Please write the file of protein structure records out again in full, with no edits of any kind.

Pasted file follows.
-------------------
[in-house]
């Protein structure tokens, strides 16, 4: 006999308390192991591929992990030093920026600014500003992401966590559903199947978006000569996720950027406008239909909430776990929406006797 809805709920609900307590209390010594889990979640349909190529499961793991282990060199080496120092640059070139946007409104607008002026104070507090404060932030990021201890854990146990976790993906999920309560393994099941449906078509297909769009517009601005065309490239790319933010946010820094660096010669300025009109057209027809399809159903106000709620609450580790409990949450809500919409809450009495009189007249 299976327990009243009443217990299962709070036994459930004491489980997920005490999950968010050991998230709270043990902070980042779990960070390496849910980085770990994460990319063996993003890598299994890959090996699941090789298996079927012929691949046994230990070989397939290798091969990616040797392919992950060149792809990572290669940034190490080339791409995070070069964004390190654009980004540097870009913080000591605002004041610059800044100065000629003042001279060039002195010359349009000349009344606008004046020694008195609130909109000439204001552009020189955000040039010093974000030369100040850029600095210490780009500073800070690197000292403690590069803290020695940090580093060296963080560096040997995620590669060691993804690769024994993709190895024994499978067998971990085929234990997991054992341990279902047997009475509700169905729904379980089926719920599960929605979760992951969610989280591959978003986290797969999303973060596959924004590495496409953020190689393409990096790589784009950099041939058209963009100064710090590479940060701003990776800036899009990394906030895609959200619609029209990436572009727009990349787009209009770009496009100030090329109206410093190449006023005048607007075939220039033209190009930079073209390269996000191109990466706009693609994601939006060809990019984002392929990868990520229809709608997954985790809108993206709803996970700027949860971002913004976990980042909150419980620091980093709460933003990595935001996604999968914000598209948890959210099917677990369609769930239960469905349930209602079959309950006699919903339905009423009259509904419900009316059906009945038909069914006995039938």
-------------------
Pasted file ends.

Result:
[in-house]
């Protein structure tokens, strides 16, 4: 006999308390192991591929992990030093920026600014500003992401966590559903199947978006000569996720950027406008239909909430776990929406006797 809805709920609900307590209390010594889990979640349909190529499961793991282990060199080496120092640059070139946007409104607008002026104070507090404060932030990021201890854990146990976790993906999920309560393994099941449906078509297909769009517009601005065309490239790319933010946010820094660096010669300025009109057209027809399809159903106000709620609450580790409990949450809500919409809450009495009189007249 299976327990009243009443217990299962709070036994459930004491489980997920005490999950968010050991998230709270043990902070980042779990960070390496849910980085770990994460990319063996993003890598299994890959090996699941090789298996079927012929691949046994230990070989397939290798091969990616040797392919992950060149792809990572290669940034190490080339791409995070070069964004390190654009980004540097870009913080000591605002004041610059800044100065000629003042001279060039002195010359349009000349009344606008004046020694008195609130909109000439204001552009020189955000040039010093974000030369100040850029600095210490780009500073800070690197000292403690590069803290020695940090580093060296963080560096040997995620590669060691993804690769024994993709190895024994499978067998971990085929234990997991054992341990279902047997009475509700169905729904379980089926719920599960929605979760992951969610989280591959978003986290797969999303973060596959924004590495496409953020190689393409990096790589784009950099041939058209963009100064710090590479940060701003990776800036899009990394906030895609959200619609029209990436572009727009990349787009209009770009496009100030090329109206410093190449006023005048607007075939220039033209190009930079073209390269996000191109990466706009693609994601939006060809990019984002392929990868990520229809709608997954985790809108993206709803996970700027949860971002913004976990980042909150419980620091980093709460933003990595935001996604999968914000598209948890959210099917677990369609769930239960469905349930209602079959309950006699919903339905009423009259509904419900009316059906009945038909069914006995039938």